Russian troops are also holding Chernobyl nuclear plant staff hostage. The condition of Chernobyl’s nuclear waste after the Russian attack is currently unknown, according to Ukrainian presidential adviser Mykhailo Podolyak.

“After a completely senseless Russian attack in this direction, it is impossible to say that Chernobyl is safe,” Podolyak added. “This is one of the most serious threats to Europe today.”

The Ukrainian Government has said that 13 soldiers off of one of the country’s small islands were bombarded and killed by Russian forces, after refusing to surrender to Russian forces. 

Russia denies this, stating that the soldiers at the Zmiinyi (Snake) island surrendered and that no one was killed.

On the diplomatic front, the Chinese Government has blamed the United States and the North Atlantic Treaty Organization for the Russia-Ukraine conflict. China’s Assistant Foreign Minister Hua Chunying, avoiding directly pointing to Russia or Ukraine as culpable for the violence, stated that the situation was “not what we would hope to see.”

“China has taken a responsible attitude and persuaded all parties not to escalate tensions or incite war…Those who follow the US’s lead in fanning up flames and then shifting the blame onto others are truly irresponsible,” she said.

Earlier, she argued that the crisis was due to the increasing membership of Eastern European countries within the NATO bloc. “NATO expansion eastward all the way to Russia’s doorstep,” she said. “Did it ever think about the consequences of pushing a big country to the wall?”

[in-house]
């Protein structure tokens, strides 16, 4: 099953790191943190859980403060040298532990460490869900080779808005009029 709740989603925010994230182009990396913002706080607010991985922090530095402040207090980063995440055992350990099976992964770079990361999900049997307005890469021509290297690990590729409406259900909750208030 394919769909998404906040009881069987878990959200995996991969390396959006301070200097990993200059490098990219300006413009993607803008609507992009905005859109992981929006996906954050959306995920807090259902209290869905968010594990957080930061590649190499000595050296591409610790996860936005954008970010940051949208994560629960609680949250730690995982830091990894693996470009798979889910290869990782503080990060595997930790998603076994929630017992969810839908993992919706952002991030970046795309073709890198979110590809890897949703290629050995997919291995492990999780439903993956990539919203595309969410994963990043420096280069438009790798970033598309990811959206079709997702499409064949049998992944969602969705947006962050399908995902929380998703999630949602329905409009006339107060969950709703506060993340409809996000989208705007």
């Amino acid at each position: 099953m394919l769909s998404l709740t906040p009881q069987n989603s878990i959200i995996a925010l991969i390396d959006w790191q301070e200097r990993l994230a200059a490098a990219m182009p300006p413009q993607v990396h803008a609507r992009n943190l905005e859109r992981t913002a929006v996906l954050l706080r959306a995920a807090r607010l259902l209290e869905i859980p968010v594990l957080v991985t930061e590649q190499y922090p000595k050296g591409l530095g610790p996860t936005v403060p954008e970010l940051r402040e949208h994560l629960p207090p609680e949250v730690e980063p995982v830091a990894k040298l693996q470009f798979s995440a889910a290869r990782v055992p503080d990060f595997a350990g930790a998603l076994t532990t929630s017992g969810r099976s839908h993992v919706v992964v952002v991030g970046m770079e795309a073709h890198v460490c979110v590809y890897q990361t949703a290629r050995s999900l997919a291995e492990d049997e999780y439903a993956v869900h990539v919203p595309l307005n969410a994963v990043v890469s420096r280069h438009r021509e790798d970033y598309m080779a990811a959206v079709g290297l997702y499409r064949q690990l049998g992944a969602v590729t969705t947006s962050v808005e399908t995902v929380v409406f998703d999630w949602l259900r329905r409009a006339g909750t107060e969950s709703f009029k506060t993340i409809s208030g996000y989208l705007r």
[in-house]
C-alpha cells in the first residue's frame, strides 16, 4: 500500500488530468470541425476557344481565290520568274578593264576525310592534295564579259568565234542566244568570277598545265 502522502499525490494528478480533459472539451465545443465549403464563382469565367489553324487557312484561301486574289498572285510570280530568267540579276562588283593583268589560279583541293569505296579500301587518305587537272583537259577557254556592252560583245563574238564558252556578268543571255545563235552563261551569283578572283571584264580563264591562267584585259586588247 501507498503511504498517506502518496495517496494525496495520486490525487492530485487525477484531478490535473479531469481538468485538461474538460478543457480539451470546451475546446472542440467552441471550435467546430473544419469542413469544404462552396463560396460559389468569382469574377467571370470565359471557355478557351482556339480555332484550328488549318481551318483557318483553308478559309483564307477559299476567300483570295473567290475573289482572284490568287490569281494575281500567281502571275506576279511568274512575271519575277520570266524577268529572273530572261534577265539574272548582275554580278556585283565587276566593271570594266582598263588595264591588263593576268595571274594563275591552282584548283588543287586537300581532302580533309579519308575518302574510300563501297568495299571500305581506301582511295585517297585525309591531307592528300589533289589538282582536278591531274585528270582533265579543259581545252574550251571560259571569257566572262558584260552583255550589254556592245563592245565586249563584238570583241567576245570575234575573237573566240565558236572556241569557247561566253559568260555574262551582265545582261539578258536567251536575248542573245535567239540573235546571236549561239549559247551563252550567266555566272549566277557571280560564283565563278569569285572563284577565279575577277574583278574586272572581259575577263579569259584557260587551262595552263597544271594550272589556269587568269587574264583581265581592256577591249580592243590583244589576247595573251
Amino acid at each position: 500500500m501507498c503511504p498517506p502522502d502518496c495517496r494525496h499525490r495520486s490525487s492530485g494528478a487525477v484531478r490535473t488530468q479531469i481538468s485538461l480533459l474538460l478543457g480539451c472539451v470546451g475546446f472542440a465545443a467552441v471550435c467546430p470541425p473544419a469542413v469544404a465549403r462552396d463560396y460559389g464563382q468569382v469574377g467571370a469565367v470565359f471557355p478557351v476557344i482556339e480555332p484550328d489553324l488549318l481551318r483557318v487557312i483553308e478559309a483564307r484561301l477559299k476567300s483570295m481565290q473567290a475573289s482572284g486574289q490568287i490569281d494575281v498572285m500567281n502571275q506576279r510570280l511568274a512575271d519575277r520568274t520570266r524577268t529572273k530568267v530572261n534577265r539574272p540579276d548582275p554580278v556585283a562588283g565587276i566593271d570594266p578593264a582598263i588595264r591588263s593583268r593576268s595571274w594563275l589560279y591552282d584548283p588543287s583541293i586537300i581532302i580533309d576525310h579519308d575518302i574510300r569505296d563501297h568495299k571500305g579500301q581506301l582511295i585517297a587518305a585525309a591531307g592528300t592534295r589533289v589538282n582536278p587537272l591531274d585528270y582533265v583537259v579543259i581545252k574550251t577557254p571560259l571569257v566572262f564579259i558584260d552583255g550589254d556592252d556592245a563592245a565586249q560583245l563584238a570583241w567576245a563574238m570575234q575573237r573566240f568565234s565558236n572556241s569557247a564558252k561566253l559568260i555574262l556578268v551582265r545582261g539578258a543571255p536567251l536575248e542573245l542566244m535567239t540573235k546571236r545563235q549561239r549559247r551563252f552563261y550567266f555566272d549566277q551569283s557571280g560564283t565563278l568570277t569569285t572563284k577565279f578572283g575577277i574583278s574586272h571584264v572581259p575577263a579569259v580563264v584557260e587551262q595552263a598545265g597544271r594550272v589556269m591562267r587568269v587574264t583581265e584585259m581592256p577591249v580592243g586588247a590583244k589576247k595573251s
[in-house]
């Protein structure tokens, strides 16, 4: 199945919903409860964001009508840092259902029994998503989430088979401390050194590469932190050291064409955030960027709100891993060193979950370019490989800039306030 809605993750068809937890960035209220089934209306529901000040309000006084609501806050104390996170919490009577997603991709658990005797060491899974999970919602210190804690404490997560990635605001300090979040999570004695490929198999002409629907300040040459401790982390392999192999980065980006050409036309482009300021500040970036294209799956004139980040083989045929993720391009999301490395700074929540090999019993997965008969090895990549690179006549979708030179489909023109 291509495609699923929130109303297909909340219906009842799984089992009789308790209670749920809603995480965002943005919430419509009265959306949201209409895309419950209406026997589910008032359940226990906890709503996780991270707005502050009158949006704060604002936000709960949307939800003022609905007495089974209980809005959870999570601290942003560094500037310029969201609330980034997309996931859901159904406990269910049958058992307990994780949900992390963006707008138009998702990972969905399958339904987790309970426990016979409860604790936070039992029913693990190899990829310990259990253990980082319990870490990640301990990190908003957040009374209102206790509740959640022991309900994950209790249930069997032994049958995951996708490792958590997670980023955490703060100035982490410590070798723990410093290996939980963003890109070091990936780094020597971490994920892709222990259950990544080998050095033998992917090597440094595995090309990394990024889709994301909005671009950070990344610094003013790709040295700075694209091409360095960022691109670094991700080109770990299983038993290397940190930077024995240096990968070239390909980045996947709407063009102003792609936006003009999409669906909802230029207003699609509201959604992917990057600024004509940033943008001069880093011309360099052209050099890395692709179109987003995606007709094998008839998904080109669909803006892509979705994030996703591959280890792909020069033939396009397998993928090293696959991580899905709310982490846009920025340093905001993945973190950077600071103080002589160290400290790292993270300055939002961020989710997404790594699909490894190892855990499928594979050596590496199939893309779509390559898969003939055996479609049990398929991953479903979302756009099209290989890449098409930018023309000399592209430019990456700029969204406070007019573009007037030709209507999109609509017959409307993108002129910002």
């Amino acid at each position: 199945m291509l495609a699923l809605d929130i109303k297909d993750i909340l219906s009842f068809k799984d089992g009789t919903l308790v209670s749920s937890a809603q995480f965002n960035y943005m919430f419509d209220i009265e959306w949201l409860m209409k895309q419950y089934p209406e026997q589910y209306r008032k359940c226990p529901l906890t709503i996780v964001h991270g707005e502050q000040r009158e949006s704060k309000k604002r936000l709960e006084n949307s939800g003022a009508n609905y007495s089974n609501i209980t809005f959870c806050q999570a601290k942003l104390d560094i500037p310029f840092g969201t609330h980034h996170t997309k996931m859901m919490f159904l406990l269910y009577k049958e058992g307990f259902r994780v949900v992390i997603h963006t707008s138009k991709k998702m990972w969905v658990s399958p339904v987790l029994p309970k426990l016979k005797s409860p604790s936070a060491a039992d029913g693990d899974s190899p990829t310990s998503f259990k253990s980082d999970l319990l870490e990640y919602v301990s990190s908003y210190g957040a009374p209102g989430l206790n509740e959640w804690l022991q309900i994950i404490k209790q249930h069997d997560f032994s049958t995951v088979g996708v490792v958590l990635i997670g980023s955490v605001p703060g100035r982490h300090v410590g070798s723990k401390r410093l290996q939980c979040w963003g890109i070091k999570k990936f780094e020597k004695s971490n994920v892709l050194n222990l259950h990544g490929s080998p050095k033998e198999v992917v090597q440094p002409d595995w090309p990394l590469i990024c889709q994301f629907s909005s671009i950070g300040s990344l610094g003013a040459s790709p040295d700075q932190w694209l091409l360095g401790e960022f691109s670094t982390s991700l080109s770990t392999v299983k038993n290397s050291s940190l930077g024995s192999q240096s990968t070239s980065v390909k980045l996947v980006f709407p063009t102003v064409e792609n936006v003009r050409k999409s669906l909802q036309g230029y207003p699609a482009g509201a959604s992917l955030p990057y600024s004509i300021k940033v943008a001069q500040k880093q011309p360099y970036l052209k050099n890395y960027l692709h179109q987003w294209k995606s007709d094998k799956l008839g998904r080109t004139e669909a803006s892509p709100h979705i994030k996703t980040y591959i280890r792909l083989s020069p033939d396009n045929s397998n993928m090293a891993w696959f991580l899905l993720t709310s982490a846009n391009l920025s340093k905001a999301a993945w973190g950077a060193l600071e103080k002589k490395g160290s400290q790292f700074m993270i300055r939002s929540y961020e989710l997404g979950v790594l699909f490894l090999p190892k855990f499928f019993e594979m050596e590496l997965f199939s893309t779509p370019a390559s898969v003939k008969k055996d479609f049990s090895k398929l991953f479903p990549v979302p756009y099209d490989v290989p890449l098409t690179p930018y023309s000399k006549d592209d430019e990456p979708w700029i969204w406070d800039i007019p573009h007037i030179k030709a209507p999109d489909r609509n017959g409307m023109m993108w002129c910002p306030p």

UK Prime Minister Boris Johnson appealed to the Chinese public, writing on the Chinese social media platform Weibo that “we are on the edge of a cliff, but President Putin still has time to step back and think.”

The Russian Embassy dismissed Johnson’s statement as “utterly absurd.”

“(The statement) is designed to further inflame the hysteria surrounding the so-called imminent Russian invasion of Ukraine,” the embassy replied in a Weibo post.

Updated: Feb. 24, noon

Russian President Vladimir Putin has declared war on Ukraine, pledging to promote the “demilitarization and denazification of Ukraine” through a land, sea and air invasion.

Troops have rushed into Ukraine along its borders with Russia and Belarus, and on the coast of the Black Sea and Asov Sea. Putin began building up troops on the country’s border with Ukraine weeks ago.

Skirmishes have broken out in the regions of Odessa, Kharkiv, Sumy and Kherson. Citizens of Kyiv have been greeted with the constant sounds of screeching sirens and clattering gunfire. 

Massive amounts of Ukrainians are attempting to flee the country, but Russia has bombed multiple Ukrainian airports.